Just a little over a year ago, I had never been to a science fiction convention. I had never been to any sort of convention at all, and my one trip to a convention center was a single confused and amusing experience as the unbelieving guest of a friend at a very large Easter service. (Who knew that church services included laser light shows, hip hop music, and meticulously edited video? I’m afraid that, when the pastor invited all us disbelievers to raise their hands and wave them in the air while divinity made a stab at our hearts, I felt the sudden urge to giggle.)
Just a little over a year ago, the two things that popped into my head when I heard the words, “science fiction convention,” were:
Diana Wynne Jones’s Deep Secret.
And then, almost a year ago exactly, I was at the end of my Clarion workshop and I knew a little bit more about speculative fiction, and my 17 fellow students (by then 17 friends who I couldn’t contemplate never seeing again) were talking about conventions. They sounded like an excuse for visiting each other, and for partying, with some lectures and the giddy bits of meeting really interesting people thrown in.
But, I said, will there be people in costumes? Possibly speaking languages that don’t actually exist? Will there be some extravagant, bloody, eyeball-bursting murders of fashion? Will the bizarre be flaunted? Will we feel like a too large school of fish running through a too narrow sluice, flapping and bumping and knocking? And what, exactly, are the Hugo Awards?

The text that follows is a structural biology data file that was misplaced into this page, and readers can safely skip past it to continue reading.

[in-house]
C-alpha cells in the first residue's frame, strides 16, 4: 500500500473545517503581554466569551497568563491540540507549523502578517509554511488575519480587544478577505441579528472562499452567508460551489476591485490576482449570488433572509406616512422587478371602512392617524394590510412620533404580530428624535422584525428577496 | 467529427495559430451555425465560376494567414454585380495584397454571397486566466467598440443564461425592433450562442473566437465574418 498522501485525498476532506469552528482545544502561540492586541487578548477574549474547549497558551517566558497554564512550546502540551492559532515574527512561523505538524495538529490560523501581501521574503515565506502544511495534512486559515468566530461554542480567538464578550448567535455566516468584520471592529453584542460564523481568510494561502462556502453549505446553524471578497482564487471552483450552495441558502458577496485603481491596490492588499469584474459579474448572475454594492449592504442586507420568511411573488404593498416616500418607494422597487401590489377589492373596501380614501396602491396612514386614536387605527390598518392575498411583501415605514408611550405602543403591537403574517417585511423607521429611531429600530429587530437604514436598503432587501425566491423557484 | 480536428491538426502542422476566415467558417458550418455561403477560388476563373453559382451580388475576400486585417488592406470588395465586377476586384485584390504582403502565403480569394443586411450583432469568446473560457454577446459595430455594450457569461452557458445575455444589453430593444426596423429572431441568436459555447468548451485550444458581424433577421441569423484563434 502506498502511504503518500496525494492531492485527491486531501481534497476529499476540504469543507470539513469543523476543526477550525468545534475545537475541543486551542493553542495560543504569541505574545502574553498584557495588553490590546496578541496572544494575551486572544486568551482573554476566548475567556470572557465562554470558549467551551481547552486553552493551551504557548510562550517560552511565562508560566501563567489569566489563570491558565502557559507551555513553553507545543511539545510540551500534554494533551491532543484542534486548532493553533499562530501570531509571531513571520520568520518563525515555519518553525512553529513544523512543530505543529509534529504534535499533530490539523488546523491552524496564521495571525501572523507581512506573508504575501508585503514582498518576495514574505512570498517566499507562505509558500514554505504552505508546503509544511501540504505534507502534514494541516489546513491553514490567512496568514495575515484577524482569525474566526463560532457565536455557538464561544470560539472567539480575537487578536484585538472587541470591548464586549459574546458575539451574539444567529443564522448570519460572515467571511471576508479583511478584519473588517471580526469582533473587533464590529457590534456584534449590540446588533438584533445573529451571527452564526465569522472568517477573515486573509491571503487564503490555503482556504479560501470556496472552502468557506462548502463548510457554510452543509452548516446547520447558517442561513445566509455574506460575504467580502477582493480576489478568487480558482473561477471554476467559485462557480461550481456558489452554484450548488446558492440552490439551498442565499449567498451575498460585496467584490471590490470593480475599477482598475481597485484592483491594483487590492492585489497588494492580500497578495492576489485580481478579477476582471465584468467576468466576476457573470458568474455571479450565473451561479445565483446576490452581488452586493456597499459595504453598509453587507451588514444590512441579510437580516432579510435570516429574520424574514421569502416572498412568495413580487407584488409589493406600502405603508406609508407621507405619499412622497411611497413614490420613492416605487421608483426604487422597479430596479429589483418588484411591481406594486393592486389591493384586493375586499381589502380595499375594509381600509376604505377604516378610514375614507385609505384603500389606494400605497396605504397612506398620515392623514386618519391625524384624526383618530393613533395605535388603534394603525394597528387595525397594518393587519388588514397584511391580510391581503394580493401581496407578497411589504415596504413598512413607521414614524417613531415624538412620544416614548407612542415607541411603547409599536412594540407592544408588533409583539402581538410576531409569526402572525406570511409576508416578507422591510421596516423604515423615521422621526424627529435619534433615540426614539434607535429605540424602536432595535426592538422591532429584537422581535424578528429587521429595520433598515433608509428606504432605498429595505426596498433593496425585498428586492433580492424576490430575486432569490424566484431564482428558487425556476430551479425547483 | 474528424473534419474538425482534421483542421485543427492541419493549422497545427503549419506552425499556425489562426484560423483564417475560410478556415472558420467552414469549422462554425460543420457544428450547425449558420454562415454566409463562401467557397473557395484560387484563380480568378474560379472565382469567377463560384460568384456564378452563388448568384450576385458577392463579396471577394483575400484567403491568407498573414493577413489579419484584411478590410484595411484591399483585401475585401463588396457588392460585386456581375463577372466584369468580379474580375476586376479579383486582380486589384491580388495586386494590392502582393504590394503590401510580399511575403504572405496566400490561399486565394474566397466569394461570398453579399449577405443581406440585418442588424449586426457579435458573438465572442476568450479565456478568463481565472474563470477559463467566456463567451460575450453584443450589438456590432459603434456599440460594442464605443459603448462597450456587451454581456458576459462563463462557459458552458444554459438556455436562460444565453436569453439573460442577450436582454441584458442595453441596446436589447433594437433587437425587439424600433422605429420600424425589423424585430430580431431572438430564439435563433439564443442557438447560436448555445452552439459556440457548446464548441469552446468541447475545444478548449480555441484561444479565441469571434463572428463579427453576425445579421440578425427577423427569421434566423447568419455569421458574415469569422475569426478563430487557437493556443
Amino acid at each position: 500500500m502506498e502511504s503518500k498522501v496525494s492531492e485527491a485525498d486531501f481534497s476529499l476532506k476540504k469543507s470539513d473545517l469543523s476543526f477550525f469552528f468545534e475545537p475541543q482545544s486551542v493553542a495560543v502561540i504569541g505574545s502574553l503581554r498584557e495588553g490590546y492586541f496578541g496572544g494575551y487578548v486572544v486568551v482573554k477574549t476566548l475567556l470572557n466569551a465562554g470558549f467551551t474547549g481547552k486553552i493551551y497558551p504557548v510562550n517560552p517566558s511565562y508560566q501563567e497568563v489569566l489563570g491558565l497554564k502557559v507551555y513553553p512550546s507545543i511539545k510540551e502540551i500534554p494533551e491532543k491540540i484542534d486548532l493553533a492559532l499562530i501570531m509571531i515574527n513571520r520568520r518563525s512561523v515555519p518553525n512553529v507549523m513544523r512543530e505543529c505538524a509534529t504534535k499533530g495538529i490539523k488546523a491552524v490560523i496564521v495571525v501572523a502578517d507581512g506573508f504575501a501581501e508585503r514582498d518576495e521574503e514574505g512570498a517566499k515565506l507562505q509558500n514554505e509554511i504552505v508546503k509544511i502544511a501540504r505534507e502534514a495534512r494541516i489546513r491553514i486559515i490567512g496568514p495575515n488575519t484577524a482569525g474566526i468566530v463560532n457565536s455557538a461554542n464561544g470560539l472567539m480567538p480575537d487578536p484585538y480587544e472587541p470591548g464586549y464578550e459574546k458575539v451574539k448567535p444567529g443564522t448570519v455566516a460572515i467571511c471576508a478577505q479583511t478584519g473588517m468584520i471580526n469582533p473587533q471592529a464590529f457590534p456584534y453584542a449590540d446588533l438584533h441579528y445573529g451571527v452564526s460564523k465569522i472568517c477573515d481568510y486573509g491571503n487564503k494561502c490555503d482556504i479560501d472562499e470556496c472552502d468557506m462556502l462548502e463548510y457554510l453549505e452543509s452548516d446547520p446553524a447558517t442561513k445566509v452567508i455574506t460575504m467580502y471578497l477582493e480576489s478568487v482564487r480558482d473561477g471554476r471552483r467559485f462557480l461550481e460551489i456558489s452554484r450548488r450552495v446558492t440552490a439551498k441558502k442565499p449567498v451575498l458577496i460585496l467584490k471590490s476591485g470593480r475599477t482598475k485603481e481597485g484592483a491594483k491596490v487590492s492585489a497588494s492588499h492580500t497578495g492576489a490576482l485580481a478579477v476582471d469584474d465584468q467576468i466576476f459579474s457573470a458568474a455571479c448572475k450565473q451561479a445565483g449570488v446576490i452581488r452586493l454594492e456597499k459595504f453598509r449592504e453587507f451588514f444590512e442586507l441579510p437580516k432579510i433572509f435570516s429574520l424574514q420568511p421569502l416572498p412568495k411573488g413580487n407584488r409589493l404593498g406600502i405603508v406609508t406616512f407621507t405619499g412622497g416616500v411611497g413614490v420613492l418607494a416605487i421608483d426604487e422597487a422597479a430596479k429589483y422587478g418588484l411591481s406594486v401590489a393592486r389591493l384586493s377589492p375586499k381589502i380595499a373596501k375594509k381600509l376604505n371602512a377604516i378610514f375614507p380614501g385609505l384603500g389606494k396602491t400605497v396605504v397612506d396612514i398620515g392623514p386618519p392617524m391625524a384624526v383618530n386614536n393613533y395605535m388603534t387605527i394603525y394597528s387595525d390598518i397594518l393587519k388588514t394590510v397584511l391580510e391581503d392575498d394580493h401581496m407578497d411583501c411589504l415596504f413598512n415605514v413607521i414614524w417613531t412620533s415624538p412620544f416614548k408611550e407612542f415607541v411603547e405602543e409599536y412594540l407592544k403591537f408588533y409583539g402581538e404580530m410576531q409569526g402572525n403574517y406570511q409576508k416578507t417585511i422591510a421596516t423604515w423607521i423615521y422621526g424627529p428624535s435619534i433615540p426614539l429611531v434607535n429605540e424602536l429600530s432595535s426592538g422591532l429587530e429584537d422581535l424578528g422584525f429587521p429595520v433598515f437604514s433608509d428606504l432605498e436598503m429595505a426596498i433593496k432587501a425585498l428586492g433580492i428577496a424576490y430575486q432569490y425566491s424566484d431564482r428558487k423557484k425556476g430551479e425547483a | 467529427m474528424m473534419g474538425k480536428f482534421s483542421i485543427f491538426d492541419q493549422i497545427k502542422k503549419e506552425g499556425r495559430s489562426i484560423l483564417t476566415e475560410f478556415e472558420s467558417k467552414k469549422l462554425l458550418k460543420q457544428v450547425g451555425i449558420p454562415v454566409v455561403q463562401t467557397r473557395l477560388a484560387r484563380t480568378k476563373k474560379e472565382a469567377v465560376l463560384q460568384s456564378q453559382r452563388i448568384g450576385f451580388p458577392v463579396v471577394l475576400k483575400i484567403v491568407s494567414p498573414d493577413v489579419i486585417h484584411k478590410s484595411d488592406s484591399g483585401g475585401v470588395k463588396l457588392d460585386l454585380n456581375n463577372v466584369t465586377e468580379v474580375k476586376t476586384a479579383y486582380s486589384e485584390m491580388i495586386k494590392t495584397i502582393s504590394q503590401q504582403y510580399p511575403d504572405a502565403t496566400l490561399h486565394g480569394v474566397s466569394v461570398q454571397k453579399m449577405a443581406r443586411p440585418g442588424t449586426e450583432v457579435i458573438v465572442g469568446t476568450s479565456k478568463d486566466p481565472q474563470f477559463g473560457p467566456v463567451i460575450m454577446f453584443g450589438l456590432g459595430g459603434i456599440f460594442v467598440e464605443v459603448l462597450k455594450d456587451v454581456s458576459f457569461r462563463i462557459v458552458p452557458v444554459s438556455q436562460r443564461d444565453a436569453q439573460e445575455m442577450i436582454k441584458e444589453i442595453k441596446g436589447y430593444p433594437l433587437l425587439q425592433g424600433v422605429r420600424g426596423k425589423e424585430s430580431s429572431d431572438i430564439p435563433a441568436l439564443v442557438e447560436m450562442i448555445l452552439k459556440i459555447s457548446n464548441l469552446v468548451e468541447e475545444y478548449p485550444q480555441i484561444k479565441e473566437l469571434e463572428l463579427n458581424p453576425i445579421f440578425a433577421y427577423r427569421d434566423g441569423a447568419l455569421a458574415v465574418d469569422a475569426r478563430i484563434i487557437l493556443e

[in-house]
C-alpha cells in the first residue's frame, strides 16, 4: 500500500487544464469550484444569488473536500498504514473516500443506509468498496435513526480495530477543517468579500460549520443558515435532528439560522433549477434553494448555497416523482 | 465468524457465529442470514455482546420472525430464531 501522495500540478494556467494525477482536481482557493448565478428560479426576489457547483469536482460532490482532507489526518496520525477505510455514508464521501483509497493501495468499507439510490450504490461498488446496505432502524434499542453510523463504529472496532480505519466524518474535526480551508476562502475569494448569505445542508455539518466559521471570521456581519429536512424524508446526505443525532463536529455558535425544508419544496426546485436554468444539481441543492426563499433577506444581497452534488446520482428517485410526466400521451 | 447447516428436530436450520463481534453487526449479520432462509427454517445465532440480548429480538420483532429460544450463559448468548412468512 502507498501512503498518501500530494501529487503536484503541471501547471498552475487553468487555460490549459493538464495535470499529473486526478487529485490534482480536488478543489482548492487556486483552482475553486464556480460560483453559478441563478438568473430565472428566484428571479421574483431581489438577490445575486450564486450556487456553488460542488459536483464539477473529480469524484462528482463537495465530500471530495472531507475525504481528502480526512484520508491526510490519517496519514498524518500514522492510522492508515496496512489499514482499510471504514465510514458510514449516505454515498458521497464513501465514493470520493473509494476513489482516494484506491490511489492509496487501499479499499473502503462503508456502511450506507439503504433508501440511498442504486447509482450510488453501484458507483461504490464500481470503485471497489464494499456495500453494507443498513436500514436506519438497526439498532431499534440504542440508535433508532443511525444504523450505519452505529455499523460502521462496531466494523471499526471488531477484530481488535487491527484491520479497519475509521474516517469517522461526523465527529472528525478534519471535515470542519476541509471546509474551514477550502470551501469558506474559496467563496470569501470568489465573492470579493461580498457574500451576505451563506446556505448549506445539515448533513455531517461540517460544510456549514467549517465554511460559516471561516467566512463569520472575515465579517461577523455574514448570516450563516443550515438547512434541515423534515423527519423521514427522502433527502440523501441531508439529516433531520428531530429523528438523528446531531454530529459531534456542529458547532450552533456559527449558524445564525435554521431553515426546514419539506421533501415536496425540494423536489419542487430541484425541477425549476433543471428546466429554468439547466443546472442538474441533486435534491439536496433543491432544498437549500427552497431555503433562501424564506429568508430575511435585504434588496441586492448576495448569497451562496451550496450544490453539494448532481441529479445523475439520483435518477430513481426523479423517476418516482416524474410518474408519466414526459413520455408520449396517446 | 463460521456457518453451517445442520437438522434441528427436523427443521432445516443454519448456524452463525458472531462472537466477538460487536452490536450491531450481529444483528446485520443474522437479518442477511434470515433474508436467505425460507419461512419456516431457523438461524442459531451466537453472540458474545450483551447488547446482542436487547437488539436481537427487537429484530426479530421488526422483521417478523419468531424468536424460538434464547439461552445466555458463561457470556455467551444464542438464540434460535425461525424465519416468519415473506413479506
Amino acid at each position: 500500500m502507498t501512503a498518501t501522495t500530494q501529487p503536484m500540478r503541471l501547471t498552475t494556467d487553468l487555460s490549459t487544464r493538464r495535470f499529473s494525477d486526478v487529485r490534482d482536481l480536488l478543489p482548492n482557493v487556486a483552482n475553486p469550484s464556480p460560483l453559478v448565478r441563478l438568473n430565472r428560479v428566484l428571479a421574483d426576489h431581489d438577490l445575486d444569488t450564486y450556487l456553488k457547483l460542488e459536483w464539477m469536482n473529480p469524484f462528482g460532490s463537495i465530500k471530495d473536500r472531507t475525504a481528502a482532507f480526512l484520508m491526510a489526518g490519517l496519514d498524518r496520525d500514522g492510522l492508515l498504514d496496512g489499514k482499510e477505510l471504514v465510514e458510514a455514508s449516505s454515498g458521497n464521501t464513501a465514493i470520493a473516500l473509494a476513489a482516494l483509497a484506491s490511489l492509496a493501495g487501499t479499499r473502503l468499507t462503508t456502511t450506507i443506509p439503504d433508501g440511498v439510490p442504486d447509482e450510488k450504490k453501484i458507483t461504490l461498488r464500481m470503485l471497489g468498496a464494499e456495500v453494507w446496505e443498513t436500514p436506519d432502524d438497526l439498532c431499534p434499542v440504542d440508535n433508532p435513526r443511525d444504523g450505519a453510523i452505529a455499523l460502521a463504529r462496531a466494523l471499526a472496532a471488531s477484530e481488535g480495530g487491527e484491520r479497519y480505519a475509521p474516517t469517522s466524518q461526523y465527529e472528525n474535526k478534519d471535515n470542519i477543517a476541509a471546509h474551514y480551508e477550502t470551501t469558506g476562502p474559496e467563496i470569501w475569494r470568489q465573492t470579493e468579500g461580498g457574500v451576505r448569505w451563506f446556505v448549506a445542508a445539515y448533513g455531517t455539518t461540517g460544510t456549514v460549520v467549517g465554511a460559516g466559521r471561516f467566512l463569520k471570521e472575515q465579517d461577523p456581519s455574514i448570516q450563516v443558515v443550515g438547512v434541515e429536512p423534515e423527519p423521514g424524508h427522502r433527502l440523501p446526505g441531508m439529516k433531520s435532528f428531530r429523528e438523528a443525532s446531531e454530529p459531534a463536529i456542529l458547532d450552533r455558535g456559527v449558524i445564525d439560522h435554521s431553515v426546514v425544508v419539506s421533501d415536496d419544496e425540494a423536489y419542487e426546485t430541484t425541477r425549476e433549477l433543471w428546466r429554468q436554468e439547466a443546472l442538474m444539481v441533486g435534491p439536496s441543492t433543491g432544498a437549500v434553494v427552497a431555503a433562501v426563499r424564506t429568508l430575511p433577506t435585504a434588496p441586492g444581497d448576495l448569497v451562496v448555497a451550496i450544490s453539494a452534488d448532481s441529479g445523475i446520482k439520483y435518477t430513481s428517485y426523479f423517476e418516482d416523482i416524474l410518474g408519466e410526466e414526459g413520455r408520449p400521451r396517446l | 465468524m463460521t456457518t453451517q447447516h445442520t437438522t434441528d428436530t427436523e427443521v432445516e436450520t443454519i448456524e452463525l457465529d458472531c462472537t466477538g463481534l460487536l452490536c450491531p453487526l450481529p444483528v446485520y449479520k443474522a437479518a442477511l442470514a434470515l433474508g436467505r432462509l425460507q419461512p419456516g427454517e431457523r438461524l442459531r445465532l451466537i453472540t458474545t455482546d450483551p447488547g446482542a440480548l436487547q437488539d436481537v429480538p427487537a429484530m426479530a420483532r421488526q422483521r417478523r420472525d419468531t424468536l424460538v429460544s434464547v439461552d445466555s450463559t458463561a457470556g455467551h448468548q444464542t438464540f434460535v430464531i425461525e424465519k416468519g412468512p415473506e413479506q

And now I’ve just arrived home from the 67th WorldCon in Montreal. Here is a picture of me and five of my Clarion friends after the Hugo Awards ceremony. Please admire the beauteous Emily Jiang and Kat Howard, and the handsome Paul Berger, Keffy Kehrli, and E. J. Fischer:
The Graveyard Book won the award for Best Novel, which made me happy because I love it, and love all of the joyous, sad, beautiful adventure of it, and because Neil is a wonderful and generous person, as well as being one of my favourite storytellers in the world. Many other excellent people won silver spaceships balanced on a rock and a collage of maple leaves, and many other just as excellent people did not, but were graceful nevertheless.
I was going to write about the things I really liked about the convention, and the things I really did not like, about the odd goodness of spending five days with people you knew very well for six weeks and then didn't see for an entire year, and about the late night party that has almost convinced Kat and me that we may go to another con after all.
But my eyes are wilting. So, I'll save that for later.
Instead, here is a short story from the Guardian website. "The Massive Rat" by David Mitchell. When I started reading, I thought, oh no this seems dull. It isn't though. And the end is like the deaf aftereffect of something breaking.
And then, "A Fork Brought Along" by Dave Eggers, just because it's so blackly funny.